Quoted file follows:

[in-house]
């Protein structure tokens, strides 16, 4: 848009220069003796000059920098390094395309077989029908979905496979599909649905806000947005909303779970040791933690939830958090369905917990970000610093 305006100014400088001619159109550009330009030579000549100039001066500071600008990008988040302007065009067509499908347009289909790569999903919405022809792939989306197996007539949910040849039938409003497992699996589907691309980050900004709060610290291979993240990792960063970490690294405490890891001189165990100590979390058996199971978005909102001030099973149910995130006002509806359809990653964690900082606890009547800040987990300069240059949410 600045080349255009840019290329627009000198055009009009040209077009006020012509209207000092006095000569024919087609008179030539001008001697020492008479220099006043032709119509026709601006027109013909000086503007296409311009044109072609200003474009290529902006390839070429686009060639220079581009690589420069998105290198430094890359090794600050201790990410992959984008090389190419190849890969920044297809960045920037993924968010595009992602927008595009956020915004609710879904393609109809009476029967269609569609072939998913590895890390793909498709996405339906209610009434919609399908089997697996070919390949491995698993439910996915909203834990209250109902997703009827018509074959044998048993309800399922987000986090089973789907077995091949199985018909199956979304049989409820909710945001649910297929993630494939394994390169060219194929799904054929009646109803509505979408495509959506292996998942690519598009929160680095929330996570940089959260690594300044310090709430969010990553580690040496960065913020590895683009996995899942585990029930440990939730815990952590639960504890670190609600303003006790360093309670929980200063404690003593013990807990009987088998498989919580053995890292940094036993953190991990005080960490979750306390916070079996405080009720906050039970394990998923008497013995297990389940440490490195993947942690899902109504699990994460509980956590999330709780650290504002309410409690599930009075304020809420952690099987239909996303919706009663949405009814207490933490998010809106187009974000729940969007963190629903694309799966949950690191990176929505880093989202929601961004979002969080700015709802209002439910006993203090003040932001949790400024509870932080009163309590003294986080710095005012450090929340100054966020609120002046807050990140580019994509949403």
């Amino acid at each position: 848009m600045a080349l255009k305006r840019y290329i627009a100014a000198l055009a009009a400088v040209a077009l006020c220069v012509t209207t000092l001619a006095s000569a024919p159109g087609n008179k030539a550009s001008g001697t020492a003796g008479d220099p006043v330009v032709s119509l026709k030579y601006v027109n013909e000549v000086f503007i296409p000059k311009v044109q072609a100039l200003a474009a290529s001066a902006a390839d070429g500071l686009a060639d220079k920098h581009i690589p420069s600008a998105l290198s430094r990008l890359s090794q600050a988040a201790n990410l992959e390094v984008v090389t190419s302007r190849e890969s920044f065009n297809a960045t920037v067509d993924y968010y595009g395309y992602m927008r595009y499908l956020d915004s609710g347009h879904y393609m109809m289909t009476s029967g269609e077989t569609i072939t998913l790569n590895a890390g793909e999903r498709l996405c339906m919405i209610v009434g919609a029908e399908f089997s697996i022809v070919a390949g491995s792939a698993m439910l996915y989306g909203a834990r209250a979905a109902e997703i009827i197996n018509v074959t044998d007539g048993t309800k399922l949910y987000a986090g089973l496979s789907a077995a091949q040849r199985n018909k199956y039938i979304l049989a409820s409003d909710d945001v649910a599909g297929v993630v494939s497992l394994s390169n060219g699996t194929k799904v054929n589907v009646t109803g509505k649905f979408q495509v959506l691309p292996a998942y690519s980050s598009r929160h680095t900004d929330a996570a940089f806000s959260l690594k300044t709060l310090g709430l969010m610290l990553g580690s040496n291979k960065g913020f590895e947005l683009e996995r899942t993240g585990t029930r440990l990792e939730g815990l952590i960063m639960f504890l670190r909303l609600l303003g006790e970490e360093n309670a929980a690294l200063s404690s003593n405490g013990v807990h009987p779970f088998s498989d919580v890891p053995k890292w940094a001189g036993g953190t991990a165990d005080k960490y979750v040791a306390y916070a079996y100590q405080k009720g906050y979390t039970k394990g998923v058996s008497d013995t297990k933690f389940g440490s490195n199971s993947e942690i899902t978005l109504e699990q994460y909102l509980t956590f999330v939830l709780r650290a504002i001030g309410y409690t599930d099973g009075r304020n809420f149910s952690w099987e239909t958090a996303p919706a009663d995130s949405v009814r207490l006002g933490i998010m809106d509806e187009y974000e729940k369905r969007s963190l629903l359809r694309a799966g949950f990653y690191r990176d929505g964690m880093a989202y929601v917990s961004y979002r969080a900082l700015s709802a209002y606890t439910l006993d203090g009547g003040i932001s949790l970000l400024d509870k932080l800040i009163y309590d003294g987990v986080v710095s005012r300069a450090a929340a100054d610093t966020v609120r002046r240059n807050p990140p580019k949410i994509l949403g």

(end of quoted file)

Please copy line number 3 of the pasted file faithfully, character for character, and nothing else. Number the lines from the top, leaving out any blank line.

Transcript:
């Amino acid at each position: 848009m600045a080349l255009k305006r840019y290329i627009a100014a000198l055009a009009a400088v040209a077009l006020c220069v012509t209207t000092l001619a006095s000569a024919p159109g087609n008179k030539a550009s001008g001697t020492a003796g008479d220099p006043v330009v032709s119509l026709k030579y601006v027109n013909e000549v000086f503007i296409p000059k311009v044109q072609a100039l200003a474009a290529s001066a902006a390839d070429g500071l686009a060639d220079k920098h581009i690589p420069s600008a998105l290198s430094r990008l890359s090794q600050a988040a201790n990410l992959e390094v984008v090389t190419s302007r190849e890969s920044f065009n297809a960045t920037v067509d993924y968010y595009g395309y992602m927008r595009y499908l956020d915004s609710g347009h879904y393609m109809m289909t009476s029967g269609e077989t569609i072939t998913l790569n590895a890390g793909e999903r498709l996405c339906m919405i209610v009434g919609a029908e399908f089997s697996i022809v070919a390949g491995s792939a698993m439910l996915y989306g909203a834990r209250a979905a109902e997703i009827i197996n018509v074959t044998d007539g048993t309800k399922l949910y987000a986090g089973l496979s789907a077995a091949q040849r199985n018909k199956y039938i979304l049989a409820s409003d909710d945001v649910a599909g297929v993630v494939s497992l394994s390169n060219g699996t194929k799904v054929n589907v009646t109803g509505k649905f979408q495509v959506l691309p292996a998942y690519s980050s598009r929160h680095t900004d929330a996570a940089f806000s959260l690594k300044t709060l310090g709430l969010m610290l990553g580690s040496n291979k960065g913020f590895e947005l683009e996995r899942t993240g585990t029930r440990l990792e939730g815990l952590i960063m639960f504890l670190r909303l609600l303003g006790e970490e360093n309670a929980a690294l200063s404690s003593n405490g013990v807990h009987p779970f088998s498989d919580v890891p053995k890292w940094a001189g036993g953190t991990a165990d005080k960490y979750v040791a306390y916070a079996y100590q405080k009720g906050y979390t039970k394990g998923v058996s008497d013995t297990k933690f389940g440490s490195n199971s993947e942690i899902t978005l109504e699990q994460y909102l509980t956590f999330v939830l709780r650290a504002i001030g309410y409690t599930d099973g009075r304020n809420f149910s952690w099987e239909t958090a996303p919706a009663d995130s949405v009814r207490l006002g933490i998010m809106d509806e187009y974000e729940k369905r969007s963190l629903l359809r694309a799966g949950f990653y690191r990176d929505g964690m880093a989202y929601v917990s961004y979002r969080a900082l700015s709802a209002y606890t439910l006993d203090g009547g003040i932001s949790l970000l400024d509870k932080l800040i009163y309590d003294g987990v986080v710095s005012r300069a450090a929340a100054d610093t966020v609120r002046r240059n807050p990140p580019k949410i994509l949403g």